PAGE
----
One of the first speakers at the ceremony was Michael Hingson, a long-time member of the NFB and a survivor of the September 11 terrorist attack; his office was on the seventy-eighth floor of the World Trade Center’s Tower One. His remarks, printed below, capture the spirit of the event:
Questions and Choices
by Michael Hingson
Michael Hingson and his guide dog, Roselle.
September 11 was a day of change for the entire world. It was a day of destruction. It was a day of terror. It was a day of questions. Also it was a day that offered choices for us all. Some of us were involved personally in the events of that day. I was on the seventy-eighth floor of Tower One of the World Trade Center in New York when an aircraft slammed into the building. I faced personally the terror, the destruction, and the challenges of a rapid building-evacuation. I experienced, first-hand, debris falling around me as I fled for my life during the collapse of Tower Two.
Since the Center’s destruction I have asked many questions as have all of us. For example, what kind of being would plan and carry out such a campaign of mass death and destruction against innocent bystanders? How can I possibly help console those who lost loved ones? Finally, where do we go from here?
The media have taken notice of me and my guide dog Roselle because our story is different. The question asked of me most often is “How did you get out of the building?” My immediate reaction is to answer that I walked down the stairs, of course. I know there is also a question which is never asked. This question is “How can any blind person be working in the World Trade Center?” My real answer to both questions is the same. It is this:
The philosophy of the National Federation of the Blind is that blindness is not our handicap; poor attitudes and misconceptions about blindness are the largest barrier we face.
Long ago I adopted the Federation’s philosophy that it is OK to be blind. I made a conscious choice to live my life to its fullest. I adopted the reality that I can use alternative techniques to sight in order to go about my business.
In this light, getting out of the World Trade Center was the same for me as for the others who escaped except for my employing the technique of using a guide dog. I would also add that, due to the incredible volume of dust and smoke, no amount of eyesight helped those near the buildings as they collapsed.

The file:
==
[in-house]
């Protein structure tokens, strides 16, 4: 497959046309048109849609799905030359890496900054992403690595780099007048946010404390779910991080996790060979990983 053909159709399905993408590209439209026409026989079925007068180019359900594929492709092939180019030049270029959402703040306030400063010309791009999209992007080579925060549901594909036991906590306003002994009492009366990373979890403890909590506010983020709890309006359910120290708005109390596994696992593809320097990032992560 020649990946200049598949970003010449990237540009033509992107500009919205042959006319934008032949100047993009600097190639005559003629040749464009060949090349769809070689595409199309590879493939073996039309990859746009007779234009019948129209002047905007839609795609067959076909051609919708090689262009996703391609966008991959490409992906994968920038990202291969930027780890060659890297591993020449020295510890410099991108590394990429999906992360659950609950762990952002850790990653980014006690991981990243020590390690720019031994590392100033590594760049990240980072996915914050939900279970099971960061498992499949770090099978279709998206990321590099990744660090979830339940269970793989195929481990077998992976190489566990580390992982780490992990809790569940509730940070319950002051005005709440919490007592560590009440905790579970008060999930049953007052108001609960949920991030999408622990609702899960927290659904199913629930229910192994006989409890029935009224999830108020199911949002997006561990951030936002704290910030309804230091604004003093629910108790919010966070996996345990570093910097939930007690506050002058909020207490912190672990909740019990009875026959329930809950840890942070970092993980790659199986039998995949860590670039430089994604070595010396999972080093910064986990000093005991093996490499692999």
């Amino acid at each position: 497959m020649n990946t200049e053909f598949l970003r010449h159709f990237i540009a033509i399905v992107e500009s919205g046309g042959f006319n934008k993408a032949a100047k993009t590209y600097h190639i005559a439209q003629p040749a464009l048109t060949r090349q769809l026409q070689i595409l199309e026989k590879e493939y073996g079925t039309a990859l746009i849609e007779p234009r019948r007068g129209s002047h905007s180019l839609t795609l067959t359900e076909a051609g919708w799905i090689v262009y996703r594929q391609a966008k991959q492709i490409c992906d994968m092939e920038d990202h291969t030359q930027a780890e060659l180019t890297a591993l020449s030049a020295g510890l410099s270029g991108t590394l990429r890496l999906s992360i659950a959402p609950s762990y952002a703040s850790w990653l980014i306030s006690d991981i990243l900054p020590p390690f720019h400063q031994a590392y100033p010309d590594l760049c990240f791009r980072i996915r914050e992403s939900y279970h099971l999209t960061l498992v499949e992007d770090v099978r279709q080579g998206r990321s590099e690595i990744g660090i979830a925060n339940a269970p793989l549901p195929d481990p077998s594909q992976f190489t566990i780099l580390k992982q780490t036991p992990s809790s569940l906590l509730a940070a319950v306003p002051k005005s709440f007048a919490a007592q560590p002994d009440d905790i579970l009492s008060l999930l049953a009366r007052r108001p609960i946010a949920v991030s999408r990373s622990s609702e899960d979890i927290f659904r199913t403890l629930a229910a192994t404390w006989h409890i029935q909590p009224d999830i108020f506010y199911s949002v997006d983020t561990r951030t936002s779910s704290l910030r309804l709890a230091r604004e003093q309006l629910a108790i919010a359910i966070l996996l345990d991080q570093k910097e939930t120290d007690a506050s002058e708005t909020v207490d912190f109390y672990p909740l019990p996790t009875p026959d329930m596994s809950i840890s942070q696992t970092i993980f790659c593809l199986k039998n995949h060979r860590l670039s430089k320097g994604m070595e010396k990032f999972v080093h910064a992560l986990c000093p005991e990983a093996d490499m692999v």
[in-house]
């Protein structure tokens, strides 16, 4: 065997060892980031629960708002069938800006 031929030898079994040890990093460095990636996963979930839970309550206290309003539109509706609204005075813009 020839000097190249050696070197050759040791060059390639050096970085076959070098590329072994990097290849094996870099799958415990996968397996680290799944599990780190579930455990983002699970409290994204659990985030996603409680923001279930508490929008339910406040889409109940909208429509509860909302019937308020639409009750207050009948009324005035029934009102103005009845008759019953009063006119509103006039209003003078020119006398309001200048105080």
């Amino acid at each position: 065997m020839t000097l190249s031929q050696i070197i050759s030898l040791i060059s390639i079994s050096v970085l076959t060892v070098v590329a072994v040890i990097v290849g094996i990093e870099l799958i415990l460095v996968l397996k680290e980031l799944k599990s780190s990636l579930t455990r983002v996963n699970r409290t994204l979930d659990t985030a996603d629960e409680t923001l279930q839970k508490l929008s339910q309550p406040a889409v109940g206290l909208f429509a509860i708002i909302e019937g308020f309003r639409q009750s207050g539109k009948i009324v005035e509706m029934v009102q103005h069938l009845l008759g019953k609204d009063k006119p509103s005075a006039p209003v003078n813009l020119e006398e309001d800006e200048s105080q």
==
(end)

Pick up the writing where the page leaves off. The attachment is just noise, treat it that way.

I know that having a strong positive attitude about myself as a blind person helped me to focus and thus to survive the terrorist attacks. Unfortunately, not all blind persons have had the opportunity to embrace the upbeat philosophy of the National Federation of the Blind.
The ground we break today will open new opportunities for blind persons to climb their individual mountains even in ways not yet conceived. The creation we begin today is more than a physical place. It is the embodiment of the ideas and ideals nurtured by tens of thousands of blind persons. It will be a place where we can remember and ponder our past. It will provide an environment to learn as well as to teach. Here blind people will move forward on their own life journeys.
People everywhere are still asking questions about September 11. It remains to be seen whether or not we as a world community will learn and grow from the tragedy. For years we who are blind have been asking questions and seeking answers about ourselves. This new institute will represent the choices we make. I pray that all of us, blind and sighted, will find ways to move forward past our own personal roadblocks. God bless you all.
Editor’s Note: For a complete report about the groundbreaking ceremony and the gala black-tie event which followed later that evening, please see the November 2001, issue of the Braille Monitor. It is available for viewing on the NFB Web site at <www.nfb.org>, or from the NFB Materials Center in large print, cassette tape, or Braille. Contact:
1800 Johnson Street
Baltimore, Maryland 21230